5 Things Millennial Home Buyers Should Know

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5 Things Millennial Home Buyers Should Know
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It’s no secret; millennials are struggling to get into the housing market. Many millennials prefer the flexibility of rentals, and others struggle to accommodate saving for a home on top of underemployment and heavy student loan burdens. Yet for those who feel confident enough to go from “renter” to “owner” there are a few items to consider before a purchasing a first home. 

You Don’t Need as Much for a Down Payment As You Might Think….

Depending upon the type of mortgage you qualify for, many millennial home buyers can get away with putting down as little as 3.5% of the home’s cost. This is for first-time buyers only, and can be a great way to get into a home if you don’t have a large nest egg, or would prefer not to part with all of it. Those who opt to put down 3.5% should be aware they’ll have to pay private mortgage insurance on top of their monthly mortgage payment until have 20% equity in the home.

While private mortgage insurance can be costly, it may be worth it if buying in your area is more advantageous and cost effective than renting. Talk with your mortgage broker about your options and how your down payment amount will affect your month-to-month costs.

….But Don’t Forget the Added Extras

Many millennials forget to accommodate for closing costs (5-6% of the home’s value, but in some cases covered by the seller), HOA fees for neighborhood/building upkeep, and inspection and appraisal fees, when calculating the costs for a home purchase. Many buyers can swing the mortgage on a condo or pricey neighborhood, but when they factor in hundreds of dollars in HOA fees each month, an affordable monthly mortgage can turn into an unaffordable luxury.

When I purchased my first home I had an additional $2500 in fees on top of my down payment. When you’re already writing such a big check for the down payment, $2500 feels like an unbearable amount, so prepare your budget for the added extras.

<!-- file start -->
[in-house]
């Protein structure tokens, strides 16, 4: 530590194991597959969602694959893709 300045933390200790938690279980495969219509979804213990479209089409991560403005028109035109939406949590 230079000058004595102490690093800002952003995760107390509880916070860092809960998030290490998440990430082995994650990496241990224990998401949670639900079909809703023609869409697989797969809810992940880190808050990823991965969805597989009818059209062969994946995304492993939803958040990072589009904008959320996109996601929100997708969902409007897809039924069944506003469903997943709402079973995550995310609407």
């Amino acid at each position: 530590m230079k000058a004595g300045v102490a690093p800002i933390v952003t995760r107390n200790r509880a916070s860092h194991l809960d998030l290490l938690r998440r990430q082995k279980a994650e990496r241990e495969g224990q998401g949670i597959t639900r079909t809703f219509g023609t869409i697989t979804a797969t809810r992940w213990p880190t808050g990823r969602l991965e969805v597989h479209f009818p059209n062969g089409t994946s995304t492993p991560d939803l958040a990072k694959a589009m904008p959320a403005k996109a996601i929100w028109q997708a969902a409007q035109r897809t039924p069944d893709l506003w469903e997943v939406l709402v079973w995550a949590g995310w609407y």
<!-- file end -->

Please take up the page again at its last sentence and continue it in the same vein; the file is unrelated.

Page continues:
Don’t Skimp On the Homework

Vet your real estate agents, brokers, and inspectors thoroughly. I know as an inexperienced, first-time buyer it can be easy to go with the first name you’re given, but with so much money on the line, this isn’t the time to phone it in.

Another thing many millennials forget? Checking your credit before you shop for a home. Your credit score will impact the interest rate you receive, which (depending on if it is good or bad) could cost you thousands of dollars over the lifetime of your mortgage. If your credit is less-than-stellar, spend some time trying to improve your score. It is tedious work, but can pay off big time when it comes to borrowing money for your home purchase.

Avoid Costly Repairs

The learning curve on being a first time buyer is already steep, but the learning curve for renovating a home and knowing how to manage a major project is even bigger. It can be incredibly overwhelming (and expensive!) to juggle both a first purchase and a first renovation.

A few minor cosmetic repairs (paint, light fixtures, counter tops) or going one room at a time can turn a hidden gem into a great home, but put off any major work until you buy your second home.

Take a Home Buyer’s Education Course

A Home Buyer education course is required by many banks, but even if it isn’t, all buyers would do well to take one. These courses are designed to educate buyers on what to expect during the bank underwriting process, and what happens after your take ownership of the home. It can also counsel you on what to do in the event that you’re unable to pay your mortgage or need financial assistance.

Owning a home is completely different from renting, which is why it pays to be as prepared as possible. Ask your mortgage broker or do a quick google search to find home buyer education courses in your area.

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Author placeholder image About the author:
Lauren Bowling is an Atlanta-based finance writer, millennial homeownership expert, and the blogger behind L Bee and the Money Tree, where she seeks to financially empower others by sharing the wisdom of her past money mistakes. Bowling’s work and expertise has been featured on Forbes.com, The Huffington Post, U.S. News ...Read more
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